What to cook this weekend

Well it’s over and you made it! You made Thanksgiving (or at least survived it) and you’ve got leftovers in the fridge to prove it. Well, here’s a good problem: What are you going to do with all of this?

I’ve always thought that alongside the requisite sandwiches (please squirt some chili sauce in the mayo on mine), soup is the highest form your leftover turkey can take. Even if you don’t have the energy to cook the plucked carcass in broth, you can still make all sorts of beautiful soups. I recently wrote for The Times about three chefs’ approach to leftover soup, and the recipes are truly wonderful — and different than my usual casserole of turkey, veggies, and kidney beans.

There’s a thick and hearty turkey barley soup by Cristiana N. de Carvalho, scented with herbs; a gorgeous (in a good way) spicy gumbo with shrimp, tomatoes and collards from Gail Jennings; and a comforting, silky instant pot congee (above) that Liyan Chen makes with leftover duck from her Thanksgiving table, but you can make with turkey. I loved the soups, but most importantly, I loved learning about these different Thanksgiving traditions.

If soup isn’t your thing, we have plenty of other reincarnations for your leftovers. One thing I’m excited to try for the first time is Samin Nosrat’s turkey tikka masala, fragrant with spices and spiked with yogurt and cream. Keep the partying going all weekend long! For something lighter, I like the look of Samins Pho with its clear broth and lots of herbs, green chilies and bean sprouts. Sarah DiGregorio’s cookie-topped turkey pot pie, which can accommodate any leftover veggies looking for a home, is also supremely cozy.

You know what else is going to make it cozy this weekend? Turn on the oven to bake some easy no yeast cinnamon rolls for breakfast. Or, if you’ve got guests on hand and need an elegant but unfussy dessert, you can choose between this lemony carrot cake or a ginger maple pecan galette, which is even easier than cake.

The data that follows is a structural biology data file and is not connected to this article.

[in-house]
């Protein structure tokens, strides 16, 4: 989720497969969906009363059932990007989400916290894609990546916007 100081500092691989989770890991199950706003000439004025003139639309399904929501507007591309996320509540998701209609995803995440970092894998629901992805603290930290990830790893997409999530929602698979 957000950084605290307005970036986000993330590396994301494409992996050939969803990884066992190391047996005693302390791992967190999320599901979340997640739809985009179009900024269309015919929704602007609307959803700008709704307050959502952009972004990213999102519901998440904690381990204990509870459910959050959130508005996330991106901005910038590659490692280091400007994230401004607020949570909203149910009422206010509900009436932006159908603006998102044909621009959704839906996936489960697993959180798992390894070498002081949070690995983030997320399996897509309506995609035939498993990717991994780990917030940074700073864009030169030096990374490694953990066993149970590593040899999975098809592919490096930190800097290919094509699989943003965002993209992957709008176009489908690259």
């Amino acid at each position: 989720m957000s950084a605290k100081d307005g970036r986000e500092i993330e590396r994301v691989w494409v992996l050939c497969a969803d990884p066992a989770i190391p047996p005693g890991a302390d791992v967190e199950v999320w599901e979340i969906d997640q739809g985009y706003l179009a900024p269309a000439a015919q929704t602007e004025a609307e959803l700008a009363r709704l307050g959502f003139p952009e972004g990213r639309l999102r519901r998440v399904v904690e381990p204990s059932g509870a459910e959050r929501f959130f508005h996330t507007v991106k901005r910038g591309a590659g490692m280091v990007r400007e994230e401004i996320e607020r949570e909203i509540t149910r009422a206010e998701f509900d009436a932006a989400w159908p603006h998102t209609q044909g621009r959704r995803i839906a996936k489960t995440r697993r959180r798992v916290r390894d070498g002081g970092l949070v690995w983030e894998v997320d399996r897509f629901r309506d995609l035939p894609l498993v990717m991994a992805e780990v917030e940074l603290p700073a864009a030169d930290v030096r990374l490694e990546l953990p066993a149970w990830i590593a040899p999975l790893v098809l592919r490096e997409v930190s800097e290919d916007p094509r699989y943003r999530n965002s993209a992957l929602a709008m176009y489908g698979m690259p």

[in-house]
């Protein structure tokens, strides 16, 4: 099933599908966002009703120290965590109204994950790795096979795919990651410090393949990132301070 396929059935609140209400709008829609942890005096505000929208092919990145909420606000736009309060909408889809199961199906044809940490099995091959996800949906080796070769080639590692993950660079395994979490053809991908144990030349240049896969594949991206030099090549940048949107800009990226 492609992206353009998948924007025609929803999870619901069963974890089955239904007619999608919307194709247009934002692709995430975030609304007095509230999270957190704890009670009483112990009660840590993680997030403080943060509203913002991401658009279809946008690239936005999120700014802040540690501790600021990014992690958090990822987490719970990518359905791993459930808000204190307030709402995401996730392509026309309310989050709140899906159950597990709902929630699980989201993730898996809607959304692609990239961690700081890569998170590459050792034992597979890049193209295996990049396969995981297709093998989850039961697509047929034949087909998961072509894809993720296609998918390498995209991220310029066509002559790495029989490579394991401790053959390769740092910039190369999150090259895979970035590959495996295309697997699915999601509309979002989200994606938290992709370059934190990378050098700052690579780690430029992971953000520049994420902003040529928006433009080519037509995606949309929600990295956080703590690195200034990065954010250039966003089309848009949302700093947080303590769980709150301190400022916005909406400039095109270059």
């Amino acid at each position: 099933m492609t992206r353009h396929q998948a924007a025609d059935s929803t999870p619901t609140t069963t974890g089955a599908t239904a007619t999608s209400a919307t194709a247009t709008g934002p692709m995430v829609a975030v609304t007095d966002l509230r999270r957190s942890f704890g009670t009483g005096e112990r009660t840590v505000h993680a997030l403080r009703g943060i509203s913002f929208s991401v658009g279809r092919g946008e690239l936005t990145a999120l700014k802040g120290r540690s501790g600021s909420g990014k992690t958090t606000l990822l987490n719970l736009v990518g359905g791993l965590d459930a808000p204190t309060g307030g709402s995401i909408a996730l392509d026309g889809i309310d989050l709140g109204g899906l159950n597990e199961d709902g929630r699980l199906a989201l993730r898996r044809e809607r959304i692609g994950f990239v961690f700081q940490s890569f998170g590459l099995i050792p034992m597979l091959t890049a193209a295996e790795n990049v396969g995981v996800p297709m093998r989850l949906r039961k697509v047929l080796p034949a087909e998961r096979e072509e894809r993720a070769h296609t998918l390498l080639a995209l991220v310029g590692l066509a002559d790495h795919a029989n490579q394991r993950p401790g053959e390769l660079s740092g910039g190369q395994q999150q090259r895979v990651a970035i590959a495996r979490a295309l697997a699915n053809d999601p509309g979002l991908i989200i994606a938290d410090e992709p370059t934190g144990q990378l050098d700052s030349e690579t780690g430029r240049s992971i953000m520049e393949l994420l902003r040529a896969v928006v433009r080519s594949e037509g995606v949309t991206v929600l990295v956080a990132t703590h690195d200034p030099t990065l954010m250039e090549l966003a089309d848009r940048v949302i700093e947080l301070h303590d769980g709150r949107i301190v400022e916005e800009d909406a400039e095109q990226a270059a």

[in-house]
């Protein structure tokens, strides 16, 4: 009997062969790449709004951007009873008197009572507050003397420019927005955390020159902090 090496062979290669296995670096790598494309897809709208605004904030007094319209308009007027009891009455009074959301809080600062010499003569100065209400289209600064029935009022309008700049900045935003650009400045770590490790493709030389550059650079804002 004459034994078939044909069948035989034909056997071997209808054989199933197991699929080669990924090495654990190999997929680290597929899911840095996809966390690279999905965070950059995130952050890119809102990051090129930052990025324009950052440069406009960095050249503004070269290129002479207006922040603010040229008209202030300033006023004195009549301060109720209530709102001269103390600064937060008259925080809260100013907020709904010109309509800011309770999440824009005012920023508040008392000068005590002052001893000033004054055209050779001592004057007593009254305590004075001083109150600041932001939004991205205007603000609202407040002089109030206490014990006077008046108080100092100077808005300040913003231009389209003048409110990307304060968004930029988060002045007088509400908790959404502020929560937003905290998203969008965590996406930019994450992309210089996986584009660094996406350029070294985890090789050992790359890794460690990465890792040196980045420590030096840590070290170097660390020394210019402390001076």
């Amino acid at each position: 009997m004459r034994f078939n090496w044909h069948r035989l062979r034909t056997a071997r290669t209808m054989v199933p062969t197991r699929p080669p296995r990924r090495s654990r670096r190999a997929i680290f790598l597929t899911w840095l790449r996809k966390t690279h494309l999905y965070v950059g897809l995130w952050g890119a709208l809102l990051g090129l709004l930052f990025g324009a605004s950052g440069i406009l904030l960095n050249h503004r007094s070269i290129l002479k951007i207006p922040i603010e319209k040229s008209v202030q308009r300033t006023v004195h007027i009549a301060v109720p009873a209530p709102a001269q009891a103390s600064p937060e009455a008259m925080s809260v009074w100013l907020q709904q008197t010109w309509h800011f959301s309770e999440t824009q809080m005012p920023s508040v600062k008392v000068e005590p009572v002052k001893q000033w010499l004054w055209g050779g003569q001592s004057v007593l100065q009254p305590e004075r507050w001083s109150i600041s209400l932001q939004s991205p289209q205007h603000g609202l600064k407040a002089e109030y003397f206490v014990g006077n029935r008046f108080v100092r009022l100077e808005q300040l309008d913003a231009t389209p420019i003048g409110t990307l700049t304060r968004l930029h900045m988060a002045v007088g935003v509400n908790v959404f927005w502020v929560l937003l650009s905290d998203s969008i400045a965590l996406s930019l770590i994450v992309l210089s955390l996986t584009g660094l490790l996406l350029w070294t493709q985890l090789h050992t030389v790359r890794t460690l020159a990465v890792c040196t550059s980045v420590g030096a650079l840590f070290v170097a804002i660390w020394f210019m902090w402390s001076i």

For the recipes you need a subscription because that keeps our busy kitchen going. As a New York Times Cooking subscriber, you can now gift up to 10 recipes a month, a boon to holiday planning for your family and friends. You can also find us on YouTube, Instagram and TikTok, where Sue Li’s caramelized onion galette that’s so perfect for the holiday season gets a snazzy demo of its own. (The recipe you can find here).

Today, of course, is Black Friday with its glitzy frenzy and shady deals. As you dive in, you can take the guesswork out by following Wirecutter’s Black Friday coverage. They’ve tested the duds and lemons so you and whoever you’re buying gifts don’t have to.

Like your leftovers, it’s a day-long celebration – after Friday, there’s Small Business Saturday (shop local, shop small!); but for dessert there is #GivingTuesday. This year marks the 10th anniversary of this generosity extravaganza, which was created in 2012 by Henry Timms at 92nd Street Y as “a day good for the soul”. In its first decade, #GivingTuesday has helped send billions of dollars to charities worldwide, but it’s not just about money. The organizer’s website lists practical ways you can use your time, effort and everyday actions to build community and alleviate suffering, near and far. That ubiquitous Hashtag offers many more.

There are a million ways to express your overflowing generosity—but that’s a good problem, too.